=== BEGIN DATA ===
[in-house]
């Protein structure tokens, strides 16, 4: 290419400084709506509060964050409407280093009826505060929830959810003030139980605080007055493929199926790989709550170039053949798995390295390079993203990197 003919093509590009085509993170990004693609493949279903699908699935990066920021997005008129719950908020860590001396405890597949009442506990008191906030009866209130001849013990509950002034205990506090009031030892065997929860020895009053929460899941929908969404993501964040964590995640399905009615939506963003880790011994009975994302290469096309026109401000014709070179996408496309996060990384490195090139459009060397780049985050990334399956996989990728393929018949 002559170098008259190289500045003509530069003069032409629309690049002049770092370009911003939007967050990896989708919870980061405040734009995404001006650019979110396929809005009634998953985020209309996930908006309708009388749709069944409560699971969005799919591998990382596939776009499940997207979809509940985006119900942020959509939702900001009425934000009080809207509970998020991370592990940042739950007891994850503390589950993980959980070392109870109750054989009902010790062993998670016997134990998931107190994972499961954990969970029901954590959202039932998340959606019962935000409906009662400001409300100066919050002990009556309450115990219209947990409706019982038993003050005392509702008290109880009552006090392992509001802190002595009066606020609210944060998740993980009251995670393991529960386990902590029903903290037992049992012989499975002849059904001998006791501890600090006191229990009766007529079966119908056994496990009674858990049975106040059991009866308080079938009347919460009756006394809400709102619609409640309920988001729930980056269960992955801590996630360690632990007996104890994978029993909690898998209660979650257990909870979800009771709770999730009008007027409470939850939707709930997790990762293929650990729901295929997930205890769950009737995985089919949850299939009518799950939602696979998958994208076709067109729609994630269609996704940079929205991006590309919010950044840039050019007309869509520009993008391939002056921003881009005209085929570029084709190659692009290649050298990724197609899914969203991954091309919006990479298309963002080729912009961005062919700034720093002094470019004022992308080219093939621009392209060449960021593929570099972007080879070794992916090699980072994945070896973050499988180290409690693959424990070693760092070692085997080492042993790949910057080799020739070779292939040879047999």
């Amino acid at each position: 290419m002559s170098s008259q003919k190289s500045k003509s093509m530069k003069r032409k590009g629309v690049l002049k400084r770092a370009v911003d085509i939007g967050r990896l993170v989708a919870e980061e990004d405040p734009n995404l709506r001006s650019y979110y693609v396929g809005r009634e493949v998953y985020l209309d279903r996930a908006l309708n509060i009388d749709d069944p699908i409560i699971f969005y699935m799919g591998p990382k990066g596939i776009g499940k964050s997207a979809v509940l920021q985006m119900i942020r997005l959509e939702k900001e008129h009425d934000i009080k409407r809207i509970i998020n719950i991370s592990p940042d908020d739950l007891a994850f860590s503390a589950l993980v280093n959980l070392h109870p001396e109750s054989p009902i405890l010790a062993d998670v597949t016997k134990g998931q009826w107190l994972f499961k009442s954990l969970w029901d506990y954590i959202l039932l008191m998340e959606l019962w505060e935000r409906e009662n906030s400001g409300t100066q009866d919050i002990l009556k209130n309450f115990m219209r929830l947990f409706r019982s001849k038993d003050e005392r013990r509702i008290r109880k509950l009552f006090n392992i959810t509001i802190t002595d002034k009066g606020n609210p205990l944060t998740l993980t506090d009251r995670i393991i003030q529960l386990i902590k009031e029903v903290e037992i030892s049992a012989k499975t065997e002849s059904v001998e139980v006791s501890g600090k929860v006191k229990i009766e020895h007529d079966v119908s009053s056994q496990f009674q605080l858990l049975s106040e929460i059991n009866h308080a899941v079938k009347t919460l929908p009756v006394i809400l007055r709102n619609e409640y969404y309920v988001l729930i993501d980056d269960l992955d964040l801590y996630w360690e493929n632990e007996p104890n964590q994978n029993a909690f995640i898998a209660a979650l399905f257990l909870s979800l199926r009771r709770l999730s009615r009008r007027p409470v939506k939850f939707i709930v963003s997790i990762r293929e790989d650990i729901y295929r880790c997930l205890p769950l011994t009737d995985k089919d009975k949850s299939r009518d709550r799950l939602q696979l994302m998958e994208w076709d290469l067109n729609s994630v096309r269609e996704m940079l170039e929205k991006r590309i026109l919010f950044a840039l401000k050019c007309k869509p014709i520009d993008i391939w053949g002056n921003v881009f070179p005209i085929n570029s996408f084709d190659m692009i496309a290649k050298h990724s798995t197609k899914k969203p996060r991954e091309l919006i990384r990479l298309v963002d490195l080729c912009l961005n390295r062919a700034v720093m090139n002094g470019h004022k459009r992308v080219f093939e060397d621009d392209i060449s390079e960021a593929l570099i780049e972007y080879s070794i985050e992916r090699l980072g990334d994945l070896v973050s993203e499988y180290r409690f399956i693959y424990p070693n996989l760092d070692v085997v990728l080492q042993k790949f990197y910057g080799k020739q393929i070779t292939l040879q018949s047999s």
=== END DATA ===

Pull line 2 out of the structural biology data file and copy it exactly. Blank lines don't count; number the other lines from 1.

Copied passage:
């Protein structure tokens, strides 16, 4: 290419400084709506509060964050409407280093009826505060929830959810003030139980605080007055493929199926790989709550170039053949798995390295390079993203990197 003919093509590009085509993170990004693609493949279903699908699935990066920021997005008129719950908020860590001396405890597949009442506990008191906030009866209130001849013990509950002034205990506090009031030892065997929860020895009053929460899941929908969404993501964040964590995640399905009615939506963003880790011994009975994302290469096309026109401000014709070179996408496309996060990384490195090139459009060397780049985050990334399956996989990728393929018949 002559170098008259190289500045003509530069003069032409629309690049002049770092370009911003939007967050990896989708919870980061405040734009995404001006650019979110396929809005009634998953985020209309996930908006309708009388749709069944409560699971969005799919591998990382596939776009499940997207979809509940985006119900942020959509939702900001009425934000009080809207509970998020991370592990940042739950007891994850503390589950993980959980070392109870109750054989009902010790062993998670016997134990998931107190994972499961954990969970029901954590959202039932998340959606019962935000409906009662400001409300100066919050002990009556309450115990219209947990409706019982038993003050005392509702008290109880009552006090392992509001802190002595009066606020609210944060998740993980009251995670393991529960386990902590029903903290037992049992012989499975002849059904001998006791501890600090006191229990009766007529079966119908056994496990009674858990049975106040059991009866308080079938009347919460009756006394809400709102619609409640309920988001729930980056269960992955801590996630360690632990007996104890994978029993909690898998209660979650257990909870979800009771709770999730009008007027409470939850939707709930997790990762293929650990729901295929997930205890769950009737995985089919949850299939009518799950939602696979998958994208076709067109729609994630269609996704940079929205991006590309919010950044840039050019007309869509520009993008391939002056921003881009005209085929570029084709190659692009290649050298990724197609899914969203991954091309919006990479298309963002080729912009961005062919700034720093002094470019004022992308080219093939621009392209060449960021593929570099972007080879070794992916090699980072994945070896973050499988180290409690693959424990070693760092070692085997080492042993790949910057080799020739070779292939040879047999």